I marvel at what my 11 year-old son can do with a sharpie and the letters B.O.E.
You’d think those are his initials, but they’re not. In fact, none of those letters are in any of his three names.
A couple of years ago, he just decided he liked how they looked together and started drawing them in hundreds of different designs. All with black sharpie. And almost all on sticky notes or similarly sized small pieces of paper. Sometimes a talking banana is standing in front of them, as if it’s a casual snapshot of a graffiti tag on a wall in a city of mischievous animated fruit.
“Do you want to use any other colors?”, the pushy mother in me used to ask. Or sometimes I augmented with “letters”, “paper”, “markers”, “paint”, “fruits”, “Photoshop,” “Instagram.”
“No”, he’d invariably say, without further explanation.
As a creative director, I understood.
When I was in college, I fancied myself an artist. For my senior thesis, I could request the part of the university gallery space I wanted for my exhibit. It was a lottery, but I got my first choice. I learned later, because no one else wanted it. In a way, it was the hardest – a square, spare cement space separate from the regular long, well-lit gallery walls. I literally chose to box myself in.
Oblivious to the extraordinary amount of pre-baccalaureate pretension, I made a shrine to my destiny spirit. It made sense at the time – I had just returned from studying abroad in Nigeria where I learned about how young people on the cusp of adulthood placate their destiny spirit to ensure a successful future. For my materials, I also wanted to limit myself. Charcoal drawings. Grass and hay in plexiglass boxes. Two figurative sculptures from paper pulp and cheesecloth on the boxes. And, a tree hanging from the ceiling. The irony was that I felt the only way to tackle the tremendous scale of the idea was to limit the materials and manner in which I could express it.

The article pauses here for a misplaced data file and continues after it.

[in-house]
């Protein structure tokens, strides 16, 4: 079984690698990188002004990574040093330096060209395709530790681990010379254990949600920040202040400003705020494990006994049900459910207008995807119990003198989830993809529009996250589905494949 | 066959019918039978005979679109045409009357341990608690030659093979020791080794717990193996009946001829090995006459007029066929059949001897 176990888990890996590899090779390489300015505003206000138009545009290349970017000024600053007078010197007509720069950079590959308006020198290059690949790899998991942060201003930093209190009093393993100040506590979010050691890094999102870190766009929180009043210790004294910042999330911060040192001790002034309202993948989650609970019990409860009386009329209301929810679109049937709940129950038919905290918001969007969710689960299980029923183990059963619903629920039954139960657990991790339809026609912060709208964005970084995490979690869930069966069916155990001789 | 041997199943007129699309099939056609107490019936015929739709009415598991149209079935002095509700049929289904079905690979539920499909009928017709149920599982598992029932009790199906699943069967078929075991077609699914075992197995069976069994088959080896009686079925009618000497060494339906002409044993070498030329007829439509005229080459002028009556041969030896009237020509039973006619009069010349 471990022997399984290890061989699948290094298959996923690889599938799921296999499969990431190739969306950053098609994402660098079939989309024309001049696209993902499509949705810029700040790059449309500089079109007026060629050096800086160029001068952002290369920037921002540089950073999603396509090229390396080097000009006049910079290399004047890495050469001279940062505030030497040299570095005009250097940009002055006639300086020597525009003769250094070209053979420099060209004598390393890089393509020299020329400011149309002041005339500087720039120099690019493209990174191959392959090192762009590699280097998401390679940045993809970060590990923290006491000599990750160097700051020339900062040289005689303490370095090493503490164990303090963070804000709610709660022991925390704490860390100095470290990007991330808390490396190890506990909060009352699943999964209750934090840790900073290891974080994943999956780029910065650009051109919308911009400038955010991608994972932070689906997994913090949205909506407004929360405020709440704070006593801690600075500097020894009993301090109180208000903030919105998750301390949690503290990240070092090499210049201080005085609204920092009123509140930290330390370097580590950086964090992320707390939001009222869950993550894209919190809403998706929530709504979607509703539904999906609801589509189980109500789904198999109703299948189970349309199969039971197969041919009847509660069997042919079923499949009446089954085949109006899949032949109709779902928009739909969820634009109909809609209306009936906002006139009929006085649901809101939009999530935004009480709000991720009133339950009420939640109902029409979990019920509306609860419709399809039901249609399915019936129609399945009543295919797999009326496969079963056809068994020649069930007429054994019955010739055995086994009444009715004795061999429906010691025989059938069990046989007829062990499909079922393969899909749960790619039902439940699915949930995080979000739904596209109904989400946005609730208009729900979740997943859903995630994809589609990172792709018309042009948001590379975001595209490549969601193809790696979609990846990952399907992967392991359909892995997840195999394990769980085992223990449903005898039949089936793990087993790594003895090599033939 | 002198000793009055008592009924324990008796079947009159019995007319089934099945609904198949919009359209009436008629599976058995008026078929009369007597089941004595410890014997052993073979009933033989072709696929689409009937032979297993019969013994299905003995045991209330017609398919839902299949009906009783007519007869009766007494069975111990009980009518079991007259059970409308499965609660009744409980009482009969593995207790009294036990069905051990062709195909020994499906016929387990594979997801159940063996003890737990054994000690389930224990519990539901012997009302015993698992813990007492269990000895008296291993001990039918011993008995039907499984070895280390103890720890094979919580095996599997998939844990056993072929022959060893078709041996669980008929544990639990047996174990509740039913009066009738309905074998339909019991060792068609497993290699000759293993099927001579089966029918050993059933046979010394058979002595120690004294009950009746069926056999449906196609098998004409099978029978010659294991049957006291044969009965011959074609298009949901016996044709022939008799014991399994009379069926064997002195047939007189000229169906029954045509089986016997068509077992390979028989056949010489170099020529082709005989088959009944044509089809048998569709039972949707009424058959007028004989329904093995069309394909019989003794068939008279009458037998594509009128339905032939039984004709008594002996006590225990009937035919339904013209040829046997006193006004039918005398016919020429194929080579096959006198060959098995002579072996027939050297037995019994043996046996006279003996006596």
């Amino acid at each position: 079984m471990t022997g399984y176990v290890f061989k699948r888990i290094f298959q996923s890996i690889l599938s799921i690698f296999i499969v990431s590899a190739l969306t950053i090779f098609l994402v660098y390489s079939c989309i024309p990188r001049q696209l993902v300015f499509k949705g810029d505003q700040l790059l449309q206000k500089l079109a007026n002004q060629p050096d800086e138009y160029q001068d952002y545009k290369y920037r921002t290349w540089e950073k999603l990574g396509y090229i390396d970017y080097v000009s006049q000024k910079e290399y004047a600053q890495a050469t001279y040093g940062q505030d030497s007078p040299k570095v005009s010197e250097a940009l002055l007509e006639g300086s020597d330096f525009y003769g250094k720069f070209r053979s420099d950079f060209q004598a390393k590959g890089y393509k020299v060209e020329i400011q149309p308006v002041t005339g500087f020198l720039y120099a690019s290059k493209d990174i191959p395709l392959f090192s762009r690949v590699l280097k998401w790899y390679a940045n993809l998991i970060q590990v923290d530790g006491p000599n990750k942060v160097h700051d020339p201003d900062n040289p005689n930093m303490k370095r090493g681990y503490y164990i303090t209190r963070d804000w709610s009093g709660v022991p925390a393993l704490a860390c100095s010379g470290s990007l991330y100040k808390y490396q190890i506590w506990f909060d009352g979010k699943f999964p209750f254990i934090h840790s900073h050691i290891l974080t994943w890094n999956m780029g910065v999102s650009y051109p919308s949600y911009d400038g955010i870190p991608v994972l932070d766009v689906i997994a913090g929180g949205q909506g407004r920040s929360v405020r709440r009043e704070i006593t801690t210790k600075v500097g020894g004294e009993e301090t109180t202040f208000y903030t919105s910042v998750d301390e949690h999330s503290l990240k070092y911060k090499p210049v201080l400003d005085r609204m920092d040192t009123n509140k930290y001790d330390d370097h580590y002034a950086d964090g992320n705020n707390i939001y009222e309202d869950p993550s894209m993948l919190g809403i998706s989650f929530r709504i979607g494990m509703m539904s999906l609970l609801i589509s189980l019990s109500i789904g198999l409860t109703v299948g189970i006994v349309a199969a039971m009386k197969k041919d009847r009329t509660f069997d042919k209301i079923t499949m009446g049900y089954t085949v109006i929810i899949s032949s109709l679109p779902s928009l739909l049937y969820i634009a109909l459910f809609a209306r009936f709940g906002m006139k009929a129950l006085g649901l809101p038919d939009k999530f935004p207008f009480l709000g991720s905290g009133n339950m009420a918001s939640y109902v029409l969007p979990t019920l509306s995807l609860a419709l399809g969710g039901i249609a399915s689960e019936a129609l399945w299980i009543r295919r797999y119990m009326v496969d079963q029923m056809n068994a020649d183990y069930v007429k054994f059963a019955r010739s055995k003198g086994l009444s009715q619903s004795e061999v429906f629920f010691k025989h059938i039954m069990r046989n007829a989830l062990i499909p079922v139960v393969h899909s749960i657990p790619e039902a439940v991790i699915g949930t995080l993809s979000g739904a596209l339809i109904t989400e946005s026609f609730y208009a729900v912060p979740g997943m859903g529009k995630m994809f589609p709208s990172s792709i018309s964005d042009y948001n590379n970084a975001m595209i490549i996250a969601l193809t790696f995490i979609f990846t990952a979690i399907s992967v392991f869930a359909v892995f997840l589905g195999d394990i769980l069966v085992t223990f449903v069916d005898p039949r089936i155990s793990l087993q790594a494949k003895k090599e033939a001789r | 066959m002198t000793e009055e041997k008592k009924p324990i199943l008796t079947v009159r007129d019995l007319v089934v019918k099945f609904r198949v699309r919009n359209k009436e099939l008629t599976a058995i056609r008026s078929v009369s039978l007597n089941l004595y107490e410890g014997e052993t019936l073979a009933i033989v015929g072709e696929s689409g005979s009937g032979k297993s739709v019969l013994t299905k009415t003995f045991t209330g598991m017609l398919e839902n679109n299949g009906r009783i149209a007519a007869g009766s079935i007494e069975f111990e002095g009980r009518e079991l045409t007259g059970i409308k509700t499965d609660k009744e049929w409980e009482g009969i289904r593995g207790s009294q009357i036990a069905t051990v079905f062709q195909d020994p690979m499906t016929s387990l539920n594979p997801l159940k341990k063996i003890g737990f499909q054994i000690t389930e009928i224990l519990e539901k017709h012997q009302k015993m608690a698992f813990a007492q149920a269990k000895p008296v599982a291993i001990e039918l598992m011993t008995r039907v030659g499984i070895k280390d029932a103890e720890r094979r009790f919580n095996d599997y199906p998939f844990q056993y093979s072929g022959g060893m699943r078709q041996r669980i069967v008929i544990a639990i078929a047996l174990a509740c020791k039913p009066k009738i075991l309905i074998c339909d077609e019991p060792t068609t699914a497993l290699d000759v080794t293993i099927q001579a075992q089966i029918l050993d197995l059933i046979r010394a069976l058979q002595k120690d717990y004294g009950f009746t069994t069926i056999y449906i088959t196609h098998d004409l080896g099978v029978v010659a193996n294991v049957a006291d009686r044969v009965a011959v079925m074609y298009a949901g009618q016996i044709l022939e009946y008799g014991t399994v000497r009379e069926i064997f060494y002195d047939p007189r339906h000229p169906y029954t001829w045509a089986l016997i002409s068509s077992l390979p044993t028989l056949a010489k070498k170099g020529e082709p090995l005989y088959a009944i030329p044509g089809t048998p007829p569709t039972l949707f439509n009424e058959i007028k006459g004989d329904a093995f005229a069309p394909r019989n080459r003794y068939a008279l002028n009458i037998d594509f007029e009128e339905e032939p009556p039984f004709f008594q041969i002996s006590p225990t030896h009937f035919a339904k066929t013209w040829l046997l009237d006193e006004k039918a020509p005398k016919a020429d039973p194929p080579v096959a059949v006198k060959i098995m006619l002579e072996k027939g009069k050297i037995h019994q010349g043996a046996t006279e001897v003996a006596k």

“You’re a designer, not at artist,” my professor said at my final review, seemingly knocking me off my plexiglass pedestal.
Today, as a creative director, I know he was right.
I get off on the limitations. And, almost sadistically, ask for more.
Letterpress, pre-tables HTML, mobile display ads, pharmaceutical marketing. Bring it on!
No budget. No resources. Pitch meeting in 2 weeks. Bring it on!
Inferior offering. Declining market share. No awareness. Bring it on!
Even in the Moore’s Law era of exponentially increasing numbers of channels, publishers, assets, daily technology innovations, and terabytes of data, limits are, perhaps counter-intuitively, more important than ever.
I definitely can’t speak for fine artists. But, after 20 years in marketing, I can probably speak for many professional creatives in saying those limitations are the challenge that we crave, the definition that we need to do the right thing, and the vehicle to express our most creative ideas.
“I didn’t want to limit you”, says an account director to me at their own peril.
Yes, not having enough resources is something I don’t usually recommend or desire. But, on the other hand, I do believe in small, focused teams.
But, most critically, I definitely want to know the edges of the box — all the things we can’t do, and the very few things we can do — so that I can fill that box with awesomeness. And one of these days, maybe even find room for a black and white talking banana.
So, yes, please give us a very specific ask, with a very specific objective, for a very specific target, with a very specific insight into their very specific need.
And we will come up with a very big idea that reveals the limitless potential within those limitations.
Pondering an empty cardboard box, and using his own brilliant yet mysterious logic, my son recently asked me, “If space is infinite, isn’t the space inside this box infinite too?”
Yes, in fact, it is.
This article originally appeared in MediaPost on September 5, 2017.